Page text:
Hard to swallow for more than a century Twitter
By Bryan Hay
“If it tastes like butter, but it’s not …”
Since the rise of processed foods in the 19th century, Americans have been on the lookout for those who dare to fool Mother Nature, maintaining a healthy skepticism of the source and quality of their food, a movement that ultimately led to the Pure Food and Drug Act of 1906.
In his forthcoming book, Pure Adulteration, under contract with University of Chicago Press, Benjamin Cohen, associate professor of engineering studies, is exploring the environmental and cultural history of the pure food crusades and how Americans struggled with perceptions of pure versus adulterated food.
“People in the second half of the 19th century were fascinated with how the concept of pure and natural changed with the rise of manufactured food,” Cohen says. “There was growing concern about what food people were consuming.”
At one time, consumers shopped for food by placing their order with a grocer who disappeared behind a curtain to retrieve the requested food items, much like a pharmacist working behind a counter.
“Grocers were often accused of adulterating food from behind the counter,” Cohen says. “They were caught up in a long lineage of social commentary about whether someone was the genuine article or a fake. It came to a head with mobilized populations, immigration, urbanization, when people didn’t feel that they knew who they were dealing with. Frauds proliferated as a result.”
To show the zeal behind 19th-century food purity, Cohen points out an 1887 satirical cartoon in Rural New-Yorker magazine. It shows a farmer, with industrialists looking on, fighting off a three-headed hydra whose necks are stamped with controversial adulterated foods and food additives of the day—cottonseed-oil, which was used as a cheap filler in olive oil and shortening, glucose, which at the time was a term for fake sugar, and oleomargarine. The hydra’s main trunk bears the word “fraud.”
In the age of P.T. Barnum, con men surfaced in the confusion over natural and artificial food.
One of the most successful was chevalier Alfred Paraf, a French chemist and well-groomed playboy with a waxed mustache who stole the patent for margarine, established margarine factories, and swindled people across the United States.
Consumers thought that margarine was born far from the farm, an aberration of natural butter, Cohen says. But in a time when population centers were shifting from rural to urban centers, consumers didn’t always catch on that the greasy stuff they smeared on bread was any different than natural butter.
As margarine, dyed to resemble butter, started to replace butter in restaurants, consumers stiffened their suspicions that grocers and food purveyors might somehow be selling something other than butter and demanded the real article.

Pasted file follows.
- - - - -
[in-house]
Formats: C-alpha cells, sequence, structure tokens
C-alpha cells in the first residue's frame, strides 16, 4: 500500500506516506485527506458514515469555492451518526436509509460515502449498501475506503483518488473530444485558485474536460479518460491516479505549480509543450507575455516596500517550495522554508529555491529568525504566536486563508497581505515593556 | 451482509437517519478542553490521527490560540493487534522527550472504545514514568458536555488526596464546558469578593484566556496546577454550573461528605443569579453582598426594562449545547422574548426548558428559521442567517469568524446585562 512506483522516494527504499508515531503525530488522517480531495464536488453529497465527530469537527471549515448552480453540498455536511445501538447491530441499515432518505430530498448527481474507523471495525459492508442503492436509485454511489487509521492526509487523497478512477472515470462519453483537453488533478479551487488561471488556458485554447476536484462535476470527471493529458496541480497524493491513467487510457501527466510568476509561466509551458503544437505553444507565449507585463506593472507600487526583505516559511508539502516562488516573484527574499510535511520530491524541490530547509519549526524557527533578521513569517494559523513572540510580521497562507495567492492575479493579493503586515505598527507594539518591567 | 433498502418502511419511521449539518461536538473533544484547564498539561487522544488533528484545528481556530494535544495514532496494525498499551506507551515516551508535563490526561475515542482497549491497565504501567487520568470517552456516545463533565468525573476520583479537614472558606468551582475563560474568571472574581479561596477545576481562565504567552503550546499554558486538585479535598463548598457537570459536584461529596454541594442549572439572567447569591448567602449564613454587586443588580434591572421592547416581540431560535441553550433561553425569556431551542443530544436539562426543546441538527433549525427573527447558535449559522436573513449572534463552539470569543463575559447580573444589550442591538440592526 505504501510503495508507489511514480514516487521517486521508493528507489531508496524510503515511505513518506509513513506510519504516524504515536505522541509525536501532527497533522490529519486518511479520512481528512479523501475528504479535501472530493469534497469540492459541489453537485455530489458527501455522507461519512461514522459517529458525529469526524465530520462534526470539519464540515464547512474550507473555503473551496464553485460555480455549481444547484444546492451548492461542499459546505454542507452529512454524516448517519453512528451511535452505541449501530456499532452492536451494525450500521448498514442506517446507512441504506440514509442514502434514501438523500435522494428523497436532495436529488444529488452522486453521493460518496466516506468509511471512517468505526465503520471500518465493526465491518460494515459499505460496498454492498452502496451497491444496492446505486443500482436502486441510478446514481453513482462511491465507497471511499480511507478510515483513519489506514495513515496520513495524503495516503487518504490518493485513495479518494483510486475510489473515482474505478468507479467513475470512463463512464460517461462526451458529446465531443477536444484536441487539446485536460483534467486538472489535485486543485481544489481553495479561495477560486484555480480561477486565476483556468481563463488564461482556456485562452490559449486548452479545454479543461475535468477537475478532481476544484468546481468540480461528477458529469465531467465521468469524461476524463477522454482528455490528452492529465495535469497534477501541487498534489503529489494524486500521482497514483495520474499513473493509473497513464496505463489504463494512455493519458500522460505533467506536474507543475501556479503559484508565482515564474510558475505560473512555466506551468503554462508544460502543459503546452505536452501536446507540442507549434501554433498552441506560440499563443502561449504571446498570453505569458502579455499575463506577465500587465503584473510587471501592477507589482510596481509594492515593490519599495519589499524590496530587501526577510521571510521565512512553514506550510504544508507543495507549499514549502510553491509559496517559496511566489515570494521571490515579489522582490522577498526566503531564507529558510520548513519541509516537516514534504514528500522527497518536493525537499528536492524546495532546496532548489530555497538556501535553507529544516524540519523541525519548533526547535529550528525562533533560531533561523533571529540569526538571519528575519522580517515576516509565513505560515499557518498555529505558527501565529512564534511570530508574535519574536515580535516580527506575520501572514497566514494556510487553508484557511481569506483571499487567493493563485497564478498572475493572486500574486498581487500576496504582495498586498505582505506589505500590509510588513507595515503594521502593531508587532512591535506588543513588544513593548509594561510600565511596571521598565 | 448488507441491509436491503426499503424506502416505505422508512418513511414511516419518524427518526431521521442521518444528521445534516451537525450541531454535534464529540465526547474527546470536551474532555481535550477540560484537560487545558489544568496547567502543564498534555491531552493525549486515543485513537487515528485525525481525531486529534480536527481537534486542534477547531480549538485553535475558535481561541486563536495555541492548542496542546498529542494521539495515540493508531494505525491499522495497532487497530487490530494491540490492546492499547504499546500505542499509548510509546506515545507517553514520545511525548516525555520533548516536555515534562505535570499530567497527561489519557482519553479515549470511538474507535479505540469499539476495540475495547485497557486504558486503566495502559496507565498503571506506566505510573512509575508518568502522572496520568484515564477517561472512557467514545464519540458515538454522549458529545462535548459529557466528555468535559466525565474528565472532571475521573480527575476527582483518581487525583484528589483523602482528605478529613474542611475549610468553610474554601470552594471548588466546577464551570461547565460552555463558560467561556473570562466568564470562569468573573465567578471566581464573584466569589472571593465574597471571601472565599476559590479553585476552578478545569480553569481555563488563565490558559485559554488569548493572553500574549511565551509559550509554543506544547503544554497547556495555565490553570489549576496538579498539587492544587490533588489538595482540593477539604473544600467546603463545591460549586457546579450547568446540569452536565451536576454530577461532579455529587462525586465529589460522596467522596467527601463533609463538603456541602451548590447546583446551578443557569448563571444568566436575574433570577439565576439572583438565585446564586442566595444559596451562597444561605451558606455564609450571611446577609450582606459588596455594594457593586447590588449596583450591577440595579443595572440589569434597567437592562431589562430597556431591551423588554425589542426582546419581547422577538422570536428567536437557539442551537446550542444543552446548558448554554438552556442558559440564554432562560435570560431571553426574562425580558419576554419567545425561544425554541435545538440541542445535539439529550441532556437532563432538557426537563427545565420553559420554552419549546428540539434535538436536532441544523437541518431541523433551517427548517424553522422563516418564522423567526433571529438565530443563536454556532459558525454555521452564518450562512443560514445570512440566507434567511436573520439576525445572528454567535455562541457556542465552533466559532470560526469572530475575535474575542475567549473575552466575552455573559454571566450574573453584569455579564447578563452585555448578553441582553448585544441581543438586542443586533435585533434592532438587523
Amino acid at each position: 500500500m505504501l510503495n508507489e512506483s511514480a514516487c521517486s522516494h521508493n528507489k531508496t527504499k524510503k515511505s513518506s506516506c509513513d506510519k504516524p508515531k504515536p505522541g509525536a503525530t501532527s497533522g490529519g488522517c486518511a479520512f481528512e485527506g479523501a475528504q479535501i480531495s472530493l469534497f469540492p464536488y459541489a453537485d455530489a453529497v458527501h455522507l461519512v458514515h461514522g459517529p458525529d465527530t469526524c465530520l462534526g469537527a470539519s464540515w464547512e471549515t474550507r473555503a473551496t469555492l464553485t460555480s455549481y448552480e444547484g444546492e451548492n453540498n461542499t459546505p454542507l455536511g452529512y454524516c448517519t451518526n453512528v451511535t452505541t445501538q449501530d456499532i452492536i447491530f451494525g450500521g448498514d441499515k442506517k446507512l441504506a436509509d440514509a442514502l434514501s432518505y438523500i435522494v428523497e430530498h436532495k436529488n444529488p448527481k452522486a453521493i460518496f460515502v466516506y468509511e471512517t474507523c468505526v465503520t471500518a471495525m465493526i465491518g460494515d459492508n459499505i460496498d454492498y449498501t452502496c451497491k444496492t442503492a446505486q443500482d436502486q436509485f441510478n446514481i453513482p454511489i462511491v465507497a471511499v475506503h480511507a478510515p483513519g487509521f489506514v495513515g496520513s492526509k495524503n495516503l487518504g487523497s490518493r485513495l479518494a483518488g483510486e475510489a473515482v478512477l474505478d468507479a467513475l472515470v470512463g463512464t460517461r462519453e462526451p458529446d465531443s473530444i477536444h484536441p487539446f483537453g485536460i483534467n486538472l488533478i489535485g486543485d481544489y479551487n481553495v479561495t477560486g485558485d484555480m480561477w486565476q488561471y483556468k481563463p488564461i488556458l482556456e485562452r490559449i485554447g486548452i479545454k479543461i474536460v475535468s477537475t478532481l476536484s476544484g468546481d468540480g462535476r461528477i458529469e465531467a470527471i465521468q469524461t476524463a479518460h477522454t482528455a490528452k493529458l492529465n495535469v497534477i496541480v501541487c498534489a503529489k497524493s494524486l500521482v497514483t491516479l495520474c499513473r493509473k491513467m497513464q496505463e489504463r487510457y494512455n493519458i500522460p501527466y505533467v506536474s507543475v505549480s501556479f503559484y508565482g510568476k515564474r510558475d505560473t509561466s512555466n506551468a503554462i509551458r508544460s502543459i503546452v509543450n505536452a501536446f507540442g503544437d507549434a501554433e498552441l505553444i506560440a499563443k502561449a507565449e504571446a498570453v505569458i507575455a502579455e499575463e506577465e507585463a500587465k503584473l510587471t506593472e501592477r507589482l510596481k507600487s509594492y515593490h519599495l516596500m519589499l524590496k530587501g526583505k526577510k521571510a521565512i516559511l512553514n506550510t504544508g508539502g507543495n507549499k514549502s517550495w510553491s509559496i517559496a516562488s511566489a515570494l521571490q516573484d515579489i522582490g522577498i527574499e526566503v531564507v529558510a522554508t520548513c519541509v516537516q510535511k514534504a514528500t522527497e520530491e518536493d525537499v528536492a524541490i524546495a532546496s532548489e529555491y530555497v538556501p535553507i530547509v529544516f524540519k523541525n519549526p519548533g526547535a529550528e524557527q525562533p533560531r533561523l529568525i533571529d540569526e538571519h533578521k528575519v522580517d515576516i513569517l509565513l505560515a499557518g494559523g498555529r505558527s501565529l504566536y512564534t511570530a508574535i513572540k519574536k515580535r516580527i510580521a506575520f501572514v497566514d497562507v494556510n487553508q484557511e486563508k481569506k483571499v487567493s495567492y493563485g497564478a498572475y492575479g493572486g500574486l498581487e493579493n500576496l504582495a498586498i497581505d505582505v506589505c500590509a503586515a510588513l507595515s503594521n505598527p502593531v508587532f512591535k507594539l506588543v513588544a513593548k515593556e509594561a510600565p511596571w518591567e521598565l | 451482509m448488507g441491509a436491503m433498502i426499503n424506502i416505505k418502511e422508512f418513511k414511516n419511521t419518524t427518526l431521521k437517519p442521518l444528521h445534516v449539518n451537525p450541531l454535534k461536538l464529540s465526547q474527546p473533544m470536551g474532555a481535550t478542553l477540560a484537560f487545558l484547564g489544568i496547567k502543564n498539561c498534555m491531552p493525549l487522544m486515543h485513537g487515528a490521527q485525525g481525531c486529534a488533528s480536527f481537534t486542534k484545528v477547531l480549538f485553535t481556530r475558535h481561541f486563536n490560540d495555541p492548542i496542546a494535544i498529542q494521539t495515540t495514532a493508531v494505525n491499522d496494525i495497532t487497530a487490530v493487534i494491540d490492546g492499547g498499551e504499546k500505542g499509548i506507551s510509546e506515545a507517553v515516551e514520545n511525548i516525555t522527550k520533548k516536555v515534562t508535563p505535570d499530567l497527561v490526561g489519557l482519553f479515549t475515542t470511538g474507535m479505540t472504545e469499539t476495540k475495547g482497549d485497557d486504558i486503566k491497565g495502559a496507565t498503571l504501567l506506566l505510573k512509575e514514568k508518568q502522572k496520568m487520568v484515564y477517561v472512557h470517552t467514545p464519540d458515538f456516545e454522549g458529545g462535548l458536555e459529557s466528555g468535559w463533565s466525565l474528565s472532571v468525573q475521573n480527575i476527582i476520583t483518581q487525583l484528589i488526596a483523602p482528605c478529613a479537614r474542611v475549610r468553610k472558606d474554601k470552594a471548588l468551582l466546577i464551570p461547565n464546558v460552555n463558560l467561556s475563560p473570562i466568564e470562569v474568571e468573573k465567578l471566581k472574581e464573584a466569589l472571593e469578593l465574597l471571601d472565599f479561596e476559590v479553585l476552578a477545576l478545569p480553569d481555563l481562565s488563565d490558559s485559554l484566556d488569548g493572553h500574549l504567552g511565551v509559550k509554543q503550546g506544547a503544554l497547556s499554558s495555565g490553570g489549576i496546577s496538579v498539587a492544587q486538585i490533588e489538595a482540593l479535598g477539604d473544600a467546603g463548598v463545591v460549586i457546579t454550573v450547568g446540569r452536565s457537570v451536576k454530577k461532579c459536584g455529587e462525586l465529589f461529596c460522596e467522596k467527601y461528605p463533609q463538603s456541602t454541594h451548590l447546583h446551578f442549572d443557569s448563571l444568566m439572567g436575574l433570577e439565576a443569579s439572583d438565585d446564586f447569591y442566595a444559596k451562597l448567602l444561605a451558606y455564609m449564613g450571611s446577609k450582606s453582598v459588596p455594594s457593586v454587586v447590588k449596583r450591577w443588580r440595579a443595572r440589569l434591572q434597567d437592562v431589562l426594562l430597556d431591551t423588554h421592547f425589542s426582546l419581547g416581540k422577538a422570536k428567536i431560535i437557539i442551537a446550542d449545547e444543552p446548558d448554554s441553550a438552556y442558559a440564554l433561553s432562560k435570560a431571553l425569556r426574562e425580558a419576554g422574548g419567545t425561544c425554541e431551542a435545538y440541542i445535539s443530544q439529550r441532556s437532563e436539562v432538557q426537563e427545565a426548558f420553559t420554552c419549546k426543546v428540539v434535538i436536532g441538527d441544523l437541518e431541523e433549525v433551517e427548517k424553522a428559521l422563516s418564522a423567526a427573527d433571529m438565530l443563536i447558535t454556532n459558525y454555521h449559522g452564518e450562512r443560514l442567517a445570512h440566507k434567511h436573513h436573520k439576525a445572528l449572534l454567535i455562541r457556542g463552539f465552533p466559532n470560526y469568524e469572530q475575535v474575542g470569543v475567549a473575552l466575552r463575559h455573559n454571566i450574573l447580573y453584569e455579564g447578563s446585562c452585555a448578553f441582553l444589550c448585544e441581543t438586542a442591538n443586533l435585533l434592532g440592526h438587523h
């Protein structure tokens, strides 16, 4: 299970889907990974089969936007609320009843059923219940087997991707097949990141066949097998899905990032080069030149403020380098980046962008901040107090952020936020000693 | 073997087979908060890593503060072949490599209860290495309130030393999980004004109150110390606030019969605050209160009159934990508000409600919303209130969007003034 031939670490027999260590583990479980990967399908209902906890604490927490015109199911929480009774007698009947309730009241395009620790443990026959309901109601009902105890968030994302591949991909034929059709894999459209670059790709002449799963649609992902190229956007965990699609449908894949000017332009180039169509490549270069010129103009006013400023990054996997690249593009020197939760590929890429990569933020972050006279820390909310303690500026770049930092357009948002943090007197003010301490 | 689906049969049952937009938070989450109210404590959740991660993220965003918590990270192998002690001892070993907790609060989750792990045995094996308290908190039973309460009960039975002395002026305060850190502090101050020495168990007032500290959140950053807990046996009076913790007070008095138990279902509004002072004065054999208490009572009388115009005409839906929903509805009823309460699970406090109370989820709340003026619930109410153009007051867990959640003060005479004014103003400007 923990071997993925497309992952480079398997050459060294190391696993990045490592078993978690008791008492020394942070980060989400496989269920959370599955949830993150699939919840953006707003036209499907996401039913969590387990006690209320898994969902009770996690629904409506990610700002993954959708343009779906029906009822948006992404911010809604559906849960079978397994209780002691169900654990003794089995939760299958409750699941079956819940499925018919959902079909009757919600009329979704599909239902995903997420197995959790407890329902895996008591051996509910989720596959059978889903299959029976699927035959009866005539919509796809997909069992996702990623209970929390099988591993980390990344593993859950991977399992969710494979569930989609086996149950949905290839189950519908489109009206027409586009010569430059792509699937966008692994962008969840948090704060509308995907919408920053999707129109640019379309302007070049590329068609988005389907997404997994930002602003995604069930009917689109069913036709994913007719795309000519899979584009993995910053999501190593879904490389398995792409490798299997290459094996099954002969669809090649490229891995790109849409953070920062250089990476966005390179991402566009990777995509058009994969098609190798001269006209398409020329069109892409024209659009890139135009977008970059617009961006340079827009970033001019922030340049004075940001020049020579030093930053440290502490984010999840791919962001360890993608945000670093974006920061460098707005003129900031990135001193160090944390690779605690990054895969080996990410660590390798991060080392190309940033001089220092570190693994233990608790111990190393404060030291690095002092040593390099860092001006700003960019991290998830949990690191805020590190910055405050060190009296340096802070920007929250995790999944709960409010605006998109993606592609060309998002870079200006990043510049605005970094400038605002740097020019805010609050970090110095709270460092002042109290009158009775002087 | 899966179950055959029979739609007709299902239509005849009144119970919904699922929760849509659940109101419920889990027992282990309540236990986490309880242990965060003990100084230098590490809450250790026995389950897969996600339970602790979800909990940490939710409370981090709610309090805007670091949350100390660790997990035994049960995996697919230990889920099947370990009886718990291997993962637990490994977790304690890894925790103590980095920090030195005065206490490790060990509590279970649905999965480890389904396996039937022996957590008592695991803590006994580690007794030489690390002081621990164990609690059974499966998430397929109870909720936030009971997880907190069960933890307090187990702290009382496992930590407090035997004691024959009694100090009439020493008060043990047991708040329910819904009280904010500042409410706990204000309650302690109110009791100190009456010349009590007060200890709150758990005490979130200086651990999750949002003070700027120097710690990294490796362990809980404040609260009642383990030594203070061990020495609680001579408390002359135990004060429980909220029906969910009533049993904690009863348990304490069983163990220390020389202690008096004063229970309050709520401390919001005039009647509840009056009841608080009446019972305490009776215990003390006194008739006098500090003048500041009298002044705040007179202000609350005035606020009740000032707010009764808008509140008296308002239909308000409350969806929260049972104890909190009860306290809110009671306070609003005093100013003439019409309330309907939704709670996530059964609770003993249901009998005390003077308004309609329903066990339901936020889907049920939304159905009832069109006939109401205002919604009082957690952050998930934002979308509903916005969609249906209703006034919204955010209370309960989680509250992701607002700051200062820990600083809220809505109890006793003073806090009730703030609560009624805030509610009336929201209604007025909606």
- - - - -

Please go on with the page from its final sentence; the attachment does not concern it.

Pro-butter lobbyists launched a marketing campaign aimed at convincing the public that if you think it’s butter, it’s probably not, and even tried, unsuccessfully, to mandate that margarine be colored pink to distinguish it from butter. Paraf was eventually jailed for his chicanery.
“Generally speaking, when you start to make food in factories, consumers don’t know what’s going on and begin to question if the ingredients are valid and genuine, or if the whole process of artificiality is offensive,” Cohen says.
Some things haven’t changed since the 19th century, he adds, noting that Americans are studying food labels more than ever, questioning what’s in food and joining the farm-to-table movement as a way to rebuild connections that help them see their part in food production and sourcing.
“It’s still about artifice, nature, con men, and food,” Cohen says. “We’re asking the same questions—will it make me sick, am I being cheated, is this natural or adulterated food?”
Cohen puts his scholarly pursuits into practice by serving as a member of the LaFarm Advisory Board, an adviser to the Lafayette Food and Farm Cooperative, and along with geology professor and Tech Clinic mentor Larry Malinconico, one of the advisers for Vegetables in Community, a summer program that builds relationships with food between producers and consumers to help grow trust and confidence in food quality.
“These programs are a way to build a healthier environmental future by not assuming we know our food only through analytically certified labels, run through a scientific lab to make sure it’s what the producer said it was,” he says.
“Agricultural work takes a lot of scientific know-how too—conservation biology, soil science, agronomy, geology, and various food sciences, so my point isn’t that labs are bad,” Cohen adds. “Just that I’d rather know my food by understanding my connection to agricultural systems than from a lab test.”